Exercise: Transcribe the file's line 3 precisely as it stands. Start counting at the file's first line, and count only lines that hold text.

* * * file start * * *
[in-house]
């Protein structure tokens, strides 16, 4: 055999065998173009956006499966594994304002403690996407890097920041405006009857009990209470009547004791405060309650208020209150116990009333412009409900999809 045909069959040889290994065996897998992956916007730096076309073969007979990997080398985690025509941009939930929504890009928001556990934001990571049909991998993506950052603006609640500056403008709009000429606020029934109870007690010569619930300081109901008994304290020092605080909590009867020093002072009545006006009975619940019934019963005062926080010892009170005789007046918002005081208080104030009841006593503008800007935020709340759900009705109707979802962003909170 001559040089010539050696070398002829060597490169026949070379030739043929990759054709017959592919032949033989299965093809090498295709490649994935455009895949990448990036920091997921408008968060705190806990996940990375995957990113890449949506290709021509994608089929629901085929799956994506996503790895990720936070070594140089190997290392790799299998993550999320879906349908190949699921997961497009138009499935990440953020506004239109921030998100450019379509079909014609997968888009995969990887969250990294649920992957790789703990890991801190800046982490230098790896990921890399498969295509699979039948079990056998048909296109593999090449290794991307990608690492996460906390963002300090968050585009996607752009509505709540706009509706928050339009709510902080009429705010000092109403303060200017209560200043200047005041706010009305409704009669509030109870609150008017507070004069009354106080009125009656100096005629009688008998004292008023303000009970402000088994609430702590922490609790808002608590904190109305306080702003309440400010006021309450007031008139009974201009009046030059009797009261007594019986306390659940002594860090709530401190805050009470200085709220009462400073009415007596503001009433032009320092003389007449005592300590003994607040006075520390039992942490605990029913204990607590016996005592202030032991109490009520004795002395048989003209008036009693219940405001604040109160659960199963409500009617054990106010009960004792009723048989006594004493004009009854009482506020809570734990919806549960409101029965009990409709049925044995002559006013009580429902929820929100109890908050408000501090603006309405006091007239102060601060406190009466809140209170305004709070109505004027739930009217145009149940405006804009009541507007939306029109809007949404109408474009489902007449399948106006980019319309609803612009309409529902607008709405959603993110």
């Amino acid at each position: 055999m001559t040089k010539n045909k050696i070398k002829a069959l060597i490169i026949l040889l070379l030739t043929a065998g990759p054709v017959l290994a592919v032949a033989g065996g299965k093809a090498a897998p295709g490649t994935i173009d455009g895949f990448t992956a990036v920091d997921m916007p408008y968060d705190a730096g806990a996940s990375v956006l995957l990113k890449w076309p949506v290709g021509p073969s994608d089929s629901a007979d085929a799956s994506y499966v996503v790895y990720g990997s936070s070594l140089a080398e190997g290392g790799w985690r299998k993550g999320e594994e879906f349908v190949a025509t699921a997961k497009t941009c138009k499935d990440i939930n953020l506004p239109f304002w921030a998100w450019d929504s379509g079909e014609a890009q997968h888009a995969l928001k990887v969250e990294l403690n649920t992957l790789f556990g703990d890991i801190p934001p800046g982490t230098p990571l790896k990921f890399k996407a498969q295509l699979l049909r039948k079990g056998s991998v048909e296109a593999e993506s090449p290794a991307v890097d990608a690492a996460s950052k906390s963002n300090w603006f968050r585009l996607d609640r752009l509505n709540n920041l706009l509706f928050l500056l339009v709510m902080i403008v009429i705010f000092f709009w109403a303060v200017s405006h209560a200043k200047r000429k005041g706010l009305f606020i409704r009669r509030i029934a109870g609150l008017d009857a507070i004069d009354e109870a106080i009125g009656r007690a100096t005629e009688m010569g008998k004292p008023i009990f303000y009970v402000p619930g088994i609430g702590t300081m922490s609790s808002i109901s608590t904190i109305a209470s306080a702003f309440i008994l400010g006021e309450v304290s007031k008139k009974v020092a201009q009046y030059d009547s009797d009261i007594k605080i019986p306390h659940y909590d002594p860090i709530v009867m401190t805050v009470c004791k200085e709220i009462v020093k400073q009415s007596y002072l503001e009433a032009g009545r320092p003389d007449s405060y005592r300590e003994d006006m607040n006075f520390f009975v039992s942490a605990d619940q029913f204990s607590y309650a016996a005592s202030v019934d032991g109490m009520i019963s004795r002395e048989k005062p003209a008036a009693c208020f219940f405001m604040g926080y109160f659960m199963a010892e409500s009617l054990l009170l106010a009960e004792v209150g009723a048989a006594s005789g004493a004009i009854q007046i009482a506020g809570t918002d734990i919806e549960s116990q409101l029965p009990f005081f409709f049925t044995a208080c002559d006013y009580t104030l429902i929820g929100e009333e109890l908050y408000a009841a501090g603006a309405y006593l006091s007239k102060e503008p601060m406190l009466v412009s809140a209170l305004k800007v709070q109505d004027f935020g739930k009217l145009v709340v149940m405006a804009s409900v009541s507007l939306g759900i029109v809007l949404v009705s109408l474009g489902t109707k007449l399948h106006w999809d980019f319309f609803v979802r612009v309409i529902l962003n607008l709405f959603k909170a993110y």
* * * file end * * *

């Amino acid at each position: 055999m001559t040089k010539n045909k050696i070398k002829a069959l060597i490169i026949l040889l070379l030739t043929a065998g990759p054709v017959l290994a592919v032949a033989g065996g299965k093809a090498a897998p295709g490649t994935i173009d455009g895949f990448t992956a990036v920091d997921m916007p408008y968060d705190a730096g806990a996940s990375v956006l995957l990113k890449w076309p949506v290709g021509p073969s994608d089929s629901a007979d085929a799956s994506y499966v996503v790895y990720g990997s936070s070594l140089a080398e190997g290392g790799w985690r299998k993550g999320e594994e879906f349908v190949a025509t699921a997961k497009t941009c138009k499935d990440i939930n953020l506004p239109f304002w921030a998100w450019d929504s379509g079909e014609a890009q997968h888009a995969l928001k990887v969250e990294l403690n649920t992957l790789f556990g703990d890991i801190p934001p800046g982490t230098p990571l790896k990921f890399k996407a498969q295509l699979l049909r039948k079990g056998s991998v048909e296109a593999e993506s090449p290794a991307v890097d990608a690492a996460s950052k906390s963002n300090w603006f968050r585009l996607d609640r752009l509505n709540n920041l706009l509706f928050l500056l339009v709510m902080i403008v009429i705010f000092f709009w109403a303060v200017s405006h209560a200043k200047r000429k005041g706010l009305f606020i409704r009669r509030i029934a109870g609150l008017d009857a507070i004069d009354e109870a106080i009125g009656r007690a100096t005629e009688m010569g008998k004292p008023i009990f303000y009970v402000p619930g088994i609430g702590t300081m922490s609790s808002i109901s608590t904190i109305a209470s306080a702003f309440i008994l400010g006021e309450v304290s007031k008139k009974v020092a201009q009046y030059d009547s009797d009261i007594k605080i019986p306390h659940y909590d002594p860090i709530v009867m401190t805050v009470c004791k200085e709220i009462v020093k400073q009415s007596y002072l503001e009433a032009g009545r320092p003389d007449s405060y005592r300590e003994d006006m607040n006075f520390f009975v039992s942490a605990d619940q029913f204990s607590y309650a016996a005592s202030v019934d032991g109490m009520i019963s004795r002395e048989k005062p003209a008036a009693c208020f219940f405001m604040g926080y109160f659960m199963a010892e409500s009617l054990l009170l106010a009960e004792v209150g009723a048989a006594s005789g004493a004009i009854q007046i009482a506020g809570t918002d734990i919806e549960s116990q409101l029965p009990f005081f409709f049925t044995a208080c002559d006013y009580t104030l429902i929820g929100e009333e109890l908050y408000a009841a501090g603006a309405y006593l006091s007239k102060e503008p601060m406190l009466v412009s809140a209170l305004k800007v709070q109505d004027f935020g739930k009217l145009v709340v149940m405006a804009s409900v009541s507007l939306g759900i029109v809007l949404v009705s109408l474009g489902t109707k007449l399948h106006w999809d980019f319309f609803v979802r612009v309409i529902l962003n607008l709405f959603k909170a993110y």